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Digital Thermometers:
Stop Guessing!

thermopop bbq thermometer

Gold BBQ AwardA good digital thermometer keeps me from serving dry overcooked food or dangerously undercooked food. You can get a professional grade, fast and precise splashproof thermometer like the Thermopop (above) for about $24. The Thermapen (below), the Ferrari of instant reads, is about $96. It's is the one you see all the TV chefs and all the top competition pitmasters using. Click here to read more about types of thermometer and our ratings and reviews.

bbq thermapen

GrillGrates Take You To
The Infrared Zone

BBQ_grill_grates

Gold BBQ AwardGrillGrates(TM) amplify heat, prevent flareups, make flipping foods easier, produce great grill marks, keep small foods from committing suicide, kill hotspots, are easier to clean, flip over to make a fine griddle, smolder wood right below the meat, and can be easily removed and moved from one grill to another. Every gas grill and pellet smoker needs them.

Click here to read more about what makes these grates so special and how they compare to other cooking surfaces.

The Smokenator:
A Necessity For All Weber Kettles

smokenator bbq system

Gold BBQ Award If you have a Weber Kettle, you need the amazing Smokenator and Hovergrill. The Smokenator turns your grill into a first class smoker, and the Hovergrill can add capacity or be used to create steakhouse steaks.

Click here to read more.

The Pit Barrel Cooker

pit barrel c ooker bbqAbsolutely positively without a doubt the best bargain on a smoker in the world.

This baby will cook circles around the cheap offset sideways barrel smokers in the hardware stores because temperature control is so much easier (and that's because smoke and heat go up, not sideways).

Gold BBQ AwardBest of all, it is only $269 delivered to your door!

Click here to read our detailed review and the raves from people who own them.

scissor tongs

Best. Tongs. Ever.

Gold BBQ AwardMade of rugged 1/8" thick aluminum, 20" long, with four serious rivets, mine show zero signs of weakness after years of abuse. I use them on meats, hot charcoal, burning logs, and with the mechanical advantage that the scissor design creates, I can easily pick up a whole packer brisket. Click here to read more.

steak knives for bbq

The Best Steakhouse Knives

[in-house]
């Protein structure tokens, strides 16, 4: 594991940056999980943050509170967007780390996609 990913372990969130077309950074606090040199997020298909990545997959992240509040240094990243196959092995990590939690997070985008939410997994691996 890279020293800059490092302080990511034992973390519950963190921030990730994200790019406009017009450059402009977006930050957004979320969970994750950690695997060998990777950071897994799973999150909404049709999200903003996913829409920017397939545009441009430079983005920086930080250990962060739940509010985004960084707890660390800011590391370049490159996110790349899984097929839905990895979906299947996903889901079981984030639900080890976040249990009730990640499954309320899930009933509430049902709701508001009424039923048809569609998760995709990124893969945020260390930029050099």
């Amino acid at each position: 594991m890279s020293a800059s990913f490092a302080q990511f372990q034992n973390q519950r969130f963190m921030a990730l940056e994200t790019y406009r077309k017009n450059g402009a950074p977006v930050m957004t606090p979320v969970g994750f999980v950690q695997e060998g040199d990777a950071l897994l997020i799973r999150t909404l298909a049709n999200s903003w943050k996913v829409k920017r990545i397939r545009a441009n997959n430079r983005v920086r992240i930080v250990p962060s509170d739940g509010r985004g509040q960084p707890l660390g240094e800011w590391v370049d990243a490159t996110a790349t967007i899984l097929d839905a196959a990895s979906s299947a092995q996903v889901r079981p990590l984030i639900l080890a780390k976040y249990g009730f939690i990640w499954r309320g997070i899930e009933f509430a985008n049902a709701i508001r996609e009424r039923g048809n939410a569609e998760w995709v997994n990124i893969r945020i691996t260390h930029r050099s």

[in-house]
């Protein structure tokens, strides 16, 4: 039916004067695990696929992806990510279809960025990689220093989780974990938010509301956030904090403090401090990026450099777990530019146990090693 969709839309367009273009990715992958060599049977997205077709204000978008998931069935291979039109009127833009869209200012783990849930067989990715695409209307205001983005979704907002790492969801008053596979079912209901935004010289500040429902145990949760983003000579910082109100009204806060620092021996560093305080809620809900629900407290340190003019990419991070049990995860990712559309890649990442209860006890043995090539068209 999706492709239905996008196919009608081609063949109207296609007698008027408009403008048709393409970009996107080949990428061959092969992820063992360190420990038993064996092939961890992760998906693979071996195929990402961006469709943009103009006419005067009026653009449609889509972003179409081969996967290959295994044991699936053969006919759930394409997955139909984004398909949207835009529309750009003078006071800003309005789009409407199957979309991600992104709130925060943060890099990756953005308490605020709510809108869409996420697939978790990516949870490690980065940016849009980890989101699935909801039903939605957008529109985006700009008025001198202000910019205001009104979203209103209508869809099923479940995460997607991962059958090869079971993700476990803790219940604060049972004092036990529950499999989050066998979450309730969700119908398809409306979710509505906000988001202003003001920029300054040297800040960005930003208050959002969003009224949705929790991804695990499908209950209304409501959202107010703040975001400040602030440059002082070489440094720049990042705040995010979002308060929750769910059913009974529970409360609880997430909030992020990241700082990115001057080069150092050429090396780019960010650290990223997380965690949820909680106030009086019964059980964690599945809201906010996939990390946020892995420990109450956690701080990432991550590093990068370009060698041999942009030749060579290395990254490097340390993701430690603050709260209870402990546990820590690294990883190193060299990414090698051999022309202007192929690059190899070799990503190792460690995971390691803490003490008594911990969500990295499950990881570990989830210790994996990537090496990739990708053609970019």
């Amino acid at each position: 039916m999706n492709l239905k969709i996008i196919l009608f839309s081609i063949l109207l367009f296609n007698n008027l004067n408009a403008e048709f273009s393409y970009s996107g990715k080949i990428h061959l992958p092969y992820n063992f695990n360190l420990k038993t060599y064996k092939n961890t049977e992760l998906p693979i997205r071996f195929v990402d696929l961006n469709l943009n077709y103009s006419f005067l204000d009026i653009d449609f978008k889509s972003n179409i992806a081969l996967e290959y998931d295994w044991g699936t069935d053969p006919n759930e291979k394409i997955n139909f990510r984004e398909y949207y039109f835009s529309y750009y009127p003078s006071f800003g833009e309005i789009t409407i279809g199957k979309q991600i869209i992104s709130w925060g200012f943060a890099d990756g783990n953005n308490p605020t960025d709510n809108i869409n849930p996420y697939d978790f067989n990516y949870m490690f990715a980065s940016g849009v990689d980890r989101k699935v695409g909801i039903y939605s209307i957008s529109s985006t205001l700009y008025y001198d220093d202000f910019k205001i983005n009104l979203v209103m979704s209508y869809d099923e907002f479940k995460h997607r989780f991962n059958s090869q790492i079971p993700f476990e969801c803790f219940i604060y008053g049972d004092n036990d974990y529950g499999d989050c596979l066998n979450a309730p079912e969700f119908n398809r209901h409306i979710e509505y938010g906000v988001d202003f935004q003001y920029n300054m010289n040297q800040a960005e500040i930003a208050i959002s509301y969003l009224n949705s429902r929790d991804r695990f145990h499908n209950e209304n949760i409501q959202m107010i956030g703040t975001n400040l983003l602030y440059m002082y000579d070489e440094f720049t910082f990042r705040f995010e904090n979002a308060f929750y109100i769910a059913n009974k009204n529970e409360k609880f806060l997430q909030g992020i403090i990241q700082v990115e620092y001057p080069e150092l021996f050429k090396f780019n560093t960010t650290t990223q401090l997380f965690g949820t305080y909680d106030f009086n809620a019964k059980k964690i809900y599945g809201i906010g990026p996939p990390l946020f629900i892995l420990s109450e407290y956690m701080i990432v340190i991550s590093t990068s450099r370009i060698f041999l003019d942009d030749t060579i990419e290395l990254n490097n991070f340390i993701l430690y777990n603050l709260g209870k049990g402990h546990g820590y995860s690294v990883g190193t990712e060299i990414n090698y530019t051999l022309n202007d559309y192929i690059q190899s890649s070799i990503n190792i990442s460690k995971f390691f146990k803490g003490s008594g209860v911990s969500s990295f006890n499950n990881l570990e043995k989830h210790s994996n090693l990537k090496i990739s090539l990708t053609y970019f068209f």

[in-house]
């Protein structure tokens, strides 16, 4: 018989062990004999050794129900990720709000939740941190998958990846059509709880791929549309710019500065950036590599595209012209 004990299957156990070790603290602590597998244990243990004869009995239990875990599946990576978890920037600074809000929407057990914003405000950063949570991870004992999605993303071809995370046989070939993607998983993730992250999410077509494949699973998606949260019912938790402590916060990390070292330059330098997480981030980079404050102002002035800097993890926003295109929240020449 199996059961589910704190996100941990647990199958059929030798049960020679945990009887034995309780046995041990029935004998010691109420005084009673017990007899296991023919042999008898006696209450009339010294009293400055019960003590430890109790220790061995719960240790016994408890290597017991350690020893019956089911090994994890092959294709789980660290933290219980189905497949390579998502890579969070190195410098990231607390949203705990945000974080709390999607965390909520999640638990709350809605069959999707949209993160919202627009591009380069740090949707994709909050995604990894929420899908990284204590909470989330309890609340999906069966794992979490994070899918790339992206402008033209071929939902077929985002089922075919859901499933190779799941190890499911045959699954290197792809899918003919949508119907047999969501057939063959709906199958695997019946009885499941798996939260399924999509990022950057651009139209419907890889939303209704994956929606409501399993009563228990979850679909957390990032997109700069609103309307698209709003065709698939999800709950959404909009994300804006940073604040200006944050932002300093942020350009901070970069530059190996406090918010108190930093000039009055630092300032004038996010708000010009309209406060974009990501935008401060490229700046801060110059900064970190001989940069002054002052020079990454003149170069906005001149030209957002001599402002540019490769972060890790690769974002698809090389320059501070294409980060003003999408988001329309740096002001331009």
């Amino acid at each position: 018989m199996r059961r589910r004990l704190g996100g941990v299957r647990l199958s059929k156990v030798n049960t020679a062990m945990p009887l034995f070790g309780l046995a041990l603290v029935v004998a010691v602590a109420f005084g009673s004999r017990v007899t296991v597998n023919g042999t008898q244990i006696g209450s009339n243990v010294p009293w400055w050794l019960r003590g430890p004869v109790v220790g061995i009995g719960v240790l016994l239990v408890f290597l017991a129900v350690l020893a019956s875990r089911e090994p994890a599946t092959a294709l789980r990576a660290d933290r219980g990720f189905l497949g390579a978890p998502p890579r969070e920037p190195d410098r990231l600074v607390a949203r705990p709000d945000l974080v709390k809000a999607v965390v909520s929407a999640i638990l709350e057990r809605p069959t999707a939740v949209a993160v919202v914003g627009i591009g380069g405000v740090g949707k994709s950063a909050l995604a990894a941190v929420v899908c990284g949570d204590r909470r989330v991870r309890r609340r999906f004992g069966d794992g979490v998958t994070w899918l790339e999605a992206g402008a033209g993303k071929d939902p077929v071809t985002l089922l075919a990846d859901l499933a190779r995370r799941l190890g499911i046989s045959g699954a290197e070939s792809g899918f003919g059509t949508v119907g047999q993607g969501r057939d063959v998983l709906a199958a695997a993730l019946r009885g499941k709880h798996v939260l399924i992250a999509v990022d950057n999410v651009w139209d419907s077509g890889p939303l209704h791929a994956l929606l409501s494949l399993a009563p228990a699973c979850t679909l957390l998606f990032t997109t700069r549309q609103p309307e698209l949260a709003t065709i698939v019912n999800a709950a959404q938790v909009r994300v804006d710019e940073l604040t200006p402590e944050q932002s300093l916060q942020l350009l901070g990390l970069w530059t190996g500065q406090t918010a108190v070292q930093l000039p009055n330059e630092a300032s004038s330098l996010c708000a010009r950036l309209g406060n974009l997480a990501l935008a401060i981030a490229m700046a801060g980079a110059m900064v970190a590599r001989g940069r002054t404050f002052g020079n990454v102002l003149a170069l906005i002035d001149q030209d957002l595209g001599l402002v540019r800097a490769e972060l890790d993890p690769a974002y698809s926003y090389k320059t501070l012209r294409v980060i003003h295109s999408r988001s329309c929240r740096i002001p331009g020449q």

Gold BBQ AwardThe same knives used at Peter Luger, Smith & Wollensky, and Morton's. Machine washable, high-carbon stainless steel, hardwood handle. And now they have the AmazingRibs.com imprimatur. Click for more info.

tailgater monthly
digg

Using The Vents To Control Temperature On Charcoal And Wood Burning Grills And Smokers

chimney"The first thing to do is close your eyes and say 'I am smarter than my grill. I will not let it ruin meals and make me look like a fool or make my family sick.'" Meathead

By Meathead Goldwyn

Cooking is all about controlling heat. Whether you're cooking indoors or out. If you are cooking with charcoal or wood, you need to understand and gain control over the grill's environment.

A charcoal or wood cooker has two fuels, the combustible material (charcoal or wood) and oxygen. You control temp by controlling one or the other, or both.

In most cases you want to cook with the lid down and with a 2-zone setup. This gives you control of oxygen flow and that gives you control of temperature.

How vents control temp

Most grills and smokers have two oxygen controls:

1) An intake damper that brings oxygen to the fire.
2) An exhaust damper (a.k.a. flue, vent, or chimney) that exhausts gases and pulls in oxygen and pulls in oxygen through the intake dampers.

The intake damper is near the charcoal or wood and its job is to provide them with oxygen. The intake damper is the engine that drives the system. Close it off and you starve the fire and it burns out even if the exhaust damper is open. Open it all the way and the temperature rises. On most grills and pits you control temperature mainly by controlling the intake damper.

weber kettle barbecue vent settingsAt right is a photo of how John Cooper of Murfreesboro, TN, marked the settings on his Weber kettle. He explains "There are four marks. The outer two marks (with the arrows extending) show where full open and full closed begin. The inner two marks are half open and quarter open. Notice they are not linear but that's due to the shape of the dampers and the arc of their travel. In this photo the grill is set between quarter open and full closed which is the area where most of my four hour cook occurred while trying to maintain 225 to 235°F."

The exhaust damper (a.k.a. flue, vent, or chimney) has two jobs: (1) Allow the combustion gases, heat, and smoke to escape, and (2) pull oxygen in through the intake damper. The exhaust damper needs to be at least partially open at all times in order to keep combustion gases from smothering the fire like a wet blanket of CO, CO2, and other combustion products. Oxygen cannot reach the coals unless there is a place for combustion gases to exit.